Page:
Are Menstrual Cups Environmentally Friendly?
Environmental concerns are one of the most common reasons for users of disposable period products to switch to a reusable alternative. And compared to products made from cotton, a menstrual cup made from silicone just might not stack up, right?
Well, not really. Apart from silicone's recyclability (it returns to its original components – sand, carbon dioxide and water vapour when broken down), it also leaves out most of the harmful and resource-heavy ingredients and processes involved in the creation and disposal of single-use alternatives:
Considered to be one of the world's ‘thirstiest' crops, cotton requires six pints of water to grow a single bud. And unless you specifically buy organic disposable pads (which can be expensive and difficult to source locally), you can be guaranteed the cotton in your product has been saturated with pesticides and insecticides in the growing stages.
The average tampon user discards 16,800 tampons and plastic applicators in a lifetime, the average disposable menstrual pad user 12,000 pads, plus the associated packaging. Single-use pads contain a strip of polyethylene plastic adhesive on the back for sticking them down, and they often make their way to landfill or the incineration plant wrapped in plastic, none of which is biodegradable or soil/ocean-friendly.
The number of processes involved in creating disposable menstrual pads and tampons is hard to pinpoint, but both finished products have been shown to contain dioxin, chlorine, rayon, viscose and other carcinogenic and reproductive toxins which, apart from being potentially harmful to the wearer, are also harmful for soil and oceans. And if I ever figure out the exact ingredients that make up the ‘super-absorbent' ‘blue gel' cores, I'll be sure to let you know. I'm pretty sure they belong in this paragraph.
Menstrual cups completely eliminate the monthly build-up of menstrual-related packaging such as tampon applicators and outer plastic and cardboard packaging (not to mention the individually wrapped ones), which makes things much easier for those who wish to minimise their household's waste output.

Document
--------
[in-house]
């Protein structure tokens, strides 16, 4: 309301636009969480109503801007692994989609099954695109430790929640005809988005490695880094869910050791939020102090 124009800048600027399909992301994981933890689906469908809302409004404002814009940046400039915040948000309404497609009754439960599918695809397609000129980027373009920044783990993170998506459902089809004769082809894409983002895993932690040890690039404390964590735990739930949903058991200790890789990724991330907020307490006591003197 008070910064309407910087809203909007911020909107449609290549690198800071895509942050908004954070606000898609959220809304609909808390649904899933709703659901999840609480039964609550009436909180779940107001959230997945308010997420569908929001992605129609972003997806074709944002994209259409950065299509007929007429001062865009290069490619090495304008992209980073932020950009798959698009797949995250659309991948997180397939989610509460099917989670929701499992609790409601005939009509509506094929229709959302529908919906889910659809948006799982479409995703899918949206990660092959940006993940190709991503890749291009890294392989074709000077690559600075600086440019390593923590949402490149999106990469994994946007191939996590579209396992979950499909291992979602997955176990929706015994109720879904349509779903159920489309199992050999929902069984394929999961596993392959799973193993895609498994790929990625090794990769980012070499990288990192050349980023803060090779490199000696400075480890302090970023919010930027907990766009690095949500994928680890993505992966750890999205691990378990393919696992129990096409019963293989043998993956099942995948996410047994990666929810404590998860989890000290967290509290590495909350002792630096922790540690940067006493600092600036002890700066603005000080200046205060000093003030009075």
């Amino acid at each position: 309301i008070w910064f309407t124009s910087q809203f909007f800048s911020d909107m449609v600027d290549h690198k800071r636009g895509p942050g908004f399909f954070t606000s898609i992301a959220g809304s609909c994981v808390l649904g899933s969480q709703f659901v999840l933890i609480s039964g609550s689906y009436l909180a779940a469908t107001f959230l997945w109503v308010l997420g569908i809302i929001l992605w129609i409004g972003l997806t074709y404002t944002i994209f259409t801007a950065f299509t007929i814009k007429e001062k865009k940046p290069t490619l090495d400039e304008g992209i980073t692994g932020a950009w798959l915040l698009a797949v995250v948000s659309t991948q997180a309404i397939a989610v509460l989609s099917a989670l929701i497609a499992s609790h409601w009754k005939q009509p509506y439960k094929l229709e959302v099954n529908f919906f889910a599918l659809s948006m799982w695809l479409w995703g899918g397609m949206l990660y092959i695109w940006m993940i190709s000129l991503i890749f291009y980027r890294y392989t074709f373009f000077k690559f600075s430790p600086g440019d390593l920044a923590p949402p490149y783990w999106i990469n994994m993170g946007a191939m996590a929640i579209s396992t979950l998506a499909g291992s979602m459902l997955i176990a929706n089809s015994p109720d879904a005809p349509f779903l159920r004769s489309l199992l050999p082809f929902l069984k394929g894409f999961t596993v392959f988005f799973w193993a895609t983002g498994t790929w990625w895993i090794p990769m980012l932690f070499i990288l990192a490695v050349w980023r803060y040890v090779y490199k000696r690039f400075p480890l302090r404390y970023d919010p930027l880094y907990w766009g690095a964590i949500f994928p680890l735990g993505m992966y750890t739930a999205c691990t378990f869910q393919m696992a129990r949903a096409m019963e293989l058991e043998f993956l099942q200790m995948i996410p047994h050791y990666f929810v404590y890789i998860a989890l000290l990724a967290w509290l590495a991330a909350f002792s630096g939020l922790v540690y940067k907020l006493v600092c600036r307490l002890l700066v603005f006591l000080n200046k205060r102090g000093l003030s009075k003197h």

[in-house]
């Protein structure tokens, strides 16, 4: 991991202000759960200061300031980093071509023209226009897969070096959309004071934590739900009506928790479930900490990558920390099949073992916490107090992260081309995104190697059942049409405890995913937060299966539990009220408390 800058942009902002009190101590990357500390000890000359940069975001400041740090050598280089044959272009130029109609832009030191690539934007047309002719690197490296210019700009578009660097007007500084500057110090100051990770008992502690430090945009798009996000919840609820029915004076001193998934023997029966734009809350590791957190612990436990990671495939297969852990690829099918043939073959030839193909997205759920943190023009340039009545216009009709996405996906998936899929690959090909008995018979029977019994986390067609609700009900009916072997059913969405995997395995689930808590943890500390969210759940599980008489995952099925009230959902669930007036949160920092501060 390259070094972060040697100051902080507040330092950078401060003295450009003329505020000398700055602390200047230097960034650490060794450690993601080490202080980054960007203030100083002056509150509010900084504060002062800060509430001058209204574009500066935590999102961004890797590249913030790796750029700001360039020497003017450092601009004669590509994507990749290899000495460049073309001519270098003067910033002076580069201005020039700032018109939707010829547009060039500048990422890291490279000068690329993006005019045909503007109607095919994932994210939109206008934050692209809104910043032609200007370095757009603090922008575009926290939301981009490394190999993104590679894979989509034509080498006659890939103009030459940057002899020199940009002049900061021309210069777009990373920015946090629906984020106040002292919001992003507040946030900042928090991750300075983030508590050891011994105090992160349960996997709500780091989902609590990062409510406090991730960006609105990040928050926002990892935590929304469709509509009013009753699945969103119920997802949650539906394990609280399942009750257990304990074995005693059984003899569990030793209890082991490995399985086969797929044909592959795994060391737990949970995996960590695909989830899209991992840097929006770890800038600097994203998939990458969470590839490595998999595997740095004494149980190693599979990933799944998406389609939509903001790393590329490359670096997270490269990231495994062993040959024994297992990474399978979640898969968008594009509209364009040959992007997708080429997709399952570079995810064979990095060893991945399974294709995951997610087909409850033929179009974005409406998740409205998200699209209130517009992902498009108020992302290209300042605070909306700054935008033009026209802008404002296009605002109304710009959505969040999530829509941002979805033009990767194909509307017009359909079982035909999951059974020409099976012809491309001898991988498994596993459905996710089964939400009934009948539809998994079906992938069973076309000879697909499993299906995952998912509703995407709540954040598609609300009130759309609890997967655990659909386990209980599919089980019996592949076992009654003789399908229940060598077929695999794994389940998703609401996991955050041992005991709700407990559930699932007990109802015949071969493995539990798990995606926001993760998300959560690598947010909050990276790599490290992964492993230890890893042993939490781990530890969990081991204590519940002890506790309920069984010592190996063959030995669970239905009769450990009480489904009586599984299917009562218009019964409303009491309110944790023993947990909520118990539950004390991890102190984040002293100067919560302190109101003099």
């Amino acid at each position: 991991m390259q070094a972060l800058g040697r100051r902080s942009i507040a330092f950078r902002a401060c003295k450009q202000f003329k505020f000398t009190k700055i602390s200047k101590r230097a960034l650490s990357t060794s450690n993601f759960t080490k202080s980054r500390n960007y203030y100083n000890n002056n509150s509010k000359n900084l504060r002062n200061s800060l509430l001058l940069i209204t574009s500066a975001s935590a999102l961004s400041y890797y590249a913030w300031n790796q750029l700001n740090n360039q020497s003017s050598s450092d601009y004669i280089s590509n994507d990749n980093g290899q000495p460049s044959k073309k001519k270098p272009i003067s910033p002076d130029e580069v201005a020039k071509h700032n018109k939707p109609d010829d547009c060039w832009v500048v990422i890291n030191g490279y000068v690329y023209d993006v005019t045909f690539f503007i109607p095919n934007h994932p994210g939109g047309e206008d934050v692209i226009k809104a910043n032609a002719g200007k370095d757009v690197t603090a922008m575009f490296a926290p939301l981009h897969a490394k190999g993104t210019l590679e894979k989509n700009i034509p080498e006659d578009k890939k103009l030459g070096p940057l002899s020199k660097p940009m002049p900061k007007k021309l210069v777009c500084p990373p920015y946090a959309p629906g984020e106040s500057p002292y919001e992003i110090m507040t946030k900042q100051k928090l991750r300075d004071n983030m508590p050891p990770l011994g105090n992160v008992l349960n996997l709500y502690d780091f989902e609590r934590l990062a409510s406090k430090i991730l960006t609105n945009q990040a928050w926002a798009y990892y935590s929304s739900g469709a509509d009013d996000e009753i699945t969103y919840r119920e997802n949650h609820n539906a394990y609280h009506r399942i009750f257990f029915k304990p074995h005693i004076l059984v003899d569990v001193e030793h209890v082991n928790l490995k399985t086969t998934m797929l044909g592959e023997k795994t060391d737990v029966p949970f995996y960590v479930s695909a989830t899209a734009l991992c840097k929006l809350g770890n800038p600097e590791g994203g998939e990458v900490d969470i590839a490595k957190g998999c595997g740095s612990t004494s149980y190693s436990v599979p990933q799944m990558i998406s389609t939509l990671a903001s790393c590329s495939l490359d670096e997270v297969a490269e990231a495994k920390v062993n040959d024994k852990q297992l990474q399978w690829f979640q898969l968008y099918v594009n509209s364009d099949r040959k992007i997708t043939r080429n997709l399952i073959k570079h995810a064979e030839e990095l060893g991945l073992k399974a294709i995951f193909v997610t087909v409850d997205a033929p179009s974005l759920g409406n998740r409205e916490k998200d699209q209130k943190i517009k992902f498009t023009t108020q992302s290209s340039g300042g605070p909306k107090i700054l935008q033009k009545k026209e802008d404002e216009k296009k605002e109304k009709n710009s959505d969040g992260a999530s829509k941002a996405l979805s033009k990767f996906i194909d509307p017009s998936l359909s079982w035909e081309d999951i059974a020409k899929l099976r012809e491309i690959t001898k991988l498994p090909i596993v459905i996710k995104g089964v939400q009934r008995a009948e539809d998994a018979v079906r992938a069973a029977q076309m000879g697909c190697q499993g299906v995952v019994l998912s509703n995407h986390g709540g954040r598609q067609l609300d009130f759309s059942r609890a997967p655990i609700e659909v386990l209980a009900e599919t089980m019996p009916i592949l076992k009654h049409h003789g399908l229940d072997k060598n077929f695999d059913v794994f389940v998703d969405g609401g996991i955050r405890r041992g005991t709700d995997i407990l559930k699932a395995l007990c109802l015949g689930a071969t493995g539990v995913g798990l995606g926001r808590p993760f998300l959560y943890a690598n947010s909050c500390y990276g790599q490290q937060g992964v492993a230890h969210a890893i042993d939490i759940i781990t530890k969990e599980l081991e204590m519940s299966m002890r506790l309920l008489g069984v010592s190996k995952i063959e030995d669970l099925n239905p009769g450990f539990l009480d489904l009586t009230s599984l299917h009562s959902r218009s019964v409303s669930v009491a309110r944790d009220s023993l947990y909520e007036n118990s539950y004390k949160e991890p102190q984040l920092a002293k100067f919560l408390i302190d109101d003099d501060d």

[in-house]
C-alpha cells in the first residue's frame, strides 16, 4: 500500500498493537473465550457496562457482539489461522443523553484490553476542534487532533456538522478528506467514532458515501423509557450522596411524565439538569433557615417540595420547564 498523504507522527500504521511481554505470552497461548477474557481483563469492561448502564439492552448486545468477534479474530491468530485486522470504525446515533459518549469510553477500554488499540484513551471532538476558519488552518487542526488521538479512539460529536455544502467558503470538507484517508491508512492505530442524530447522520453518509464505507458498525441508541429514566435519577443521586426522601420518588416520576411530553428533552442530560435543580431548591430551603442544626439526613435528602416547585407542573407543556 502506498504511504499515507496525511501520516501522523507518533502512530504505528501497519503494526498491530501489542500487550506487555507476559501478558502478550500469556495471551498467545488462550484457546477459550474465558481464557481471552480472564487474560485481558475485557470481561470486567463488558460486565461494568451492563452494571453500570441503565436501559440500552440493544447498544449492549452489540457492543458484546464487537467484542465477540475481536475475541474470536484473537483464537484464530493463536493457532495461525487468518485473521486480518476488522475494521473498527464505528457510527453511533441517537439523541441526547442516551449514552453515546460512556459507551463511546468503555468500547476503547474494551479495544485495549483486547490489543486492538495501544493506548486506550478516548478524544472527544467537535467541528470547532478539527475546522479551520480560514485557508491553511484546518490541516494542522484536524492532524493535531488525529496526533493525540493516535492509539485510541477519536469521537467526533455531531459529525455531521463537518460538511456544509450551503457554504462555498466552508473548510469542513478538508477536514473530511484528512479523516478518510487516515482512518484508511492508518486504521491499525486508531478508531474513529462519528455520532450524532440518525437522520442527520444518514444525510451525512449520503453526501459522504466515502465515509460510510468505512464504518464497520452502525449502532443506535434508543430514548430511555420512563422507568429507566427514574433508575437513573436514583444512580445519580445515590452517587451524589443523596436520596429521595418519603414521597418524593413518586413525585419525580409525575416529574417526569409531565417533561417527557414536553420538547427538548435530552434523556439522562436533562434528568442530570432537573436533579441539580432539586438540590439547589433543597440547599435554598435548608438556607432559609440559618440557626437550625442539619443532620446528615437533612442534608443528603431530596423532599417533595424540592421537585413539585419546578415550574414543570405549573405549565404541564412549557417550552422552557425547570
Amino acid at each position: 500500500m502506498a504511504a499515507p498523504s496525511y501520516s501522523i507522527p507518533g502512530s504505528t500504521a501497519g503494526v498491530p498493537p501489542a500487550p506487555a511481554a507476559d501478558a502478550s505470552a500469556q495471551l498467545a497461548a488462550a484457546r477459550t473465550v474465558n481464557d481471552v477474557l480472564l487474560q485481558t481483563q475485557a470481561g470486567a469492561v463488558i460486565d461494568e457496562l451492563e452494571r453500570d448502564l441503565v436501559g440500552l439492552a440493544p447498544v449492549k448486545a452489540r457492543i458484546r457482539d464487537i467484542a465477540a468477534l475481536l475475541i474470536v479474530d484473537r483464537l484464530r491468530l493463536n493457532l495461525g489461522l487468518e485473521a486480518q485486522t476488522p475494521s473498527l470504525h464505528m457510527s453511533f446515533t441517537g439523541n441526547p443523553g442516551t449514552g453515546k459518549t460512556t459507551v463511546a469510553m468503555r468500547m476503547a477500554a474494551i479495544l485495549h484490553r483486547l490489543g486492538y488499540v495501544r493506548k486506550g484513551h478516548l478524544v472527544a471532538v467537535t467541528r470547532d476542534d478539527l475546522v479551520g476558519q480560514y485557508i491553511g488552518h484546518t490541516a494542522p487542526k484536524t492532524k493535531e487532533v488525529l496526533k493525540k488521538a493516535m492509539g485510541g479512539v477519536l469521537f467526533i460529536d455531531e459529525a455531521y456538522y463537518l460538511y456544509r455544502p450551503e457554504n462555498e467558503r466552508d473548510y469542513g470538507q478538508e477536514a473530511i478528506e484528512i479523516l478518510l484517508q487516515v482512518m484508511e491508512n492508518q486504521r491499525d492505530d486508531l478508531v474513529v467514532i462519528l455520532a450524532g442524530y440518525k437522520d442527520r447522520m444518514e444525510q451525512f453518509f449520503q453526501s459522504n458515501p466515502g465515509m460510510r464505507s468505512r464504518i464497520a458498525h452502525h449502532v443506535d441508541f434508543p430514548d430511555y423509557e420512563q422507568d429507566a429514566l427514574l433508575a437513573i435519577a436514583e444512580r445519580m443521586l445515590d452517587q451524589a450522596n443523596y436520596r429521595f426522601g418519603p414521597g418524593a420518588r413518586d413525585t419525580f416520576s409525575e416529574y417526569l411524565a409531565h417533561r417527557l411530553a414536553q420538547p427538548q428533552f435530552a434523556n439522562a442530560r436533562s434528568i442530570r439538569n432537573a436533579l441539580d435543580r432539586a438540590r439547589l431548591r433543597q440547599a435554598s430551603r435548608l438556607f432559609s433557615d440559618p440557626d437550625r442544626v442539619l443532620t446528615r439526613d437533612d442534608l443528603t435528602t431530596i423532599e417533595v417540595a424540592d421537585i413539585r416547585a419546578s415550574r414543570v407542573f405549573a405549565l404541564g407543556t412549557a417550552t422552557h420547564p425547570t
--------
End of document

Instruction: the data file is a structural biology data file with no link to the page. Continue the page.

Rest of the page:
Each person who chooses a reusable menstrual product over a disposable alternative is potentially keeping up to 150kg of harmful and unhygienic waste out of our environment. The average beach-goer in Britain can expect to find up to 23 disposable menstrual pads and 9 tampon applicators washed up on every kilometre of beach they visit. This doesn't include the fact that menstrual pads, tampons and applicators (combined with cotton buds) make up 7.3% of items flushed down Britain's toilets each year, and require heavy resourcing and expense (about £14 billion) to remove.
Conversely, once purchased, menstrual cups merely require small amounts of water when it comes time to rinsing, with either the additional energy consumption required for their monthly sterilizing, or the use of sterilizing tablets. If you choose to recycle your cup, the process involved will involve your cup being ground up, mixed with binding agents and moulded into new household items.
Menstrual cups can also be used again before they are recycled. They can be chopped up and added to pebbles, glass or woodchip in your garden since silicone has no harmful effect on soil. They can also be used as tiny measures for plants which require particular amounts of feed or water. Or if you're feeling really creative they can be modified to create small, self-watering planters by cutting off the bottom, attaching some fabric over the new opening and sitting the cup inside a jar of the same size with some water in the bottom.
Silicone does still involve some industrial processes to make and then again to break down. But when compared to the disposable alternatives, it is considered to be the greener, healthier choice for both you and the environment, making menstrual cups a true eco-champion among menstrual products. Hooray!
Read Why are Menstrual Cups Better?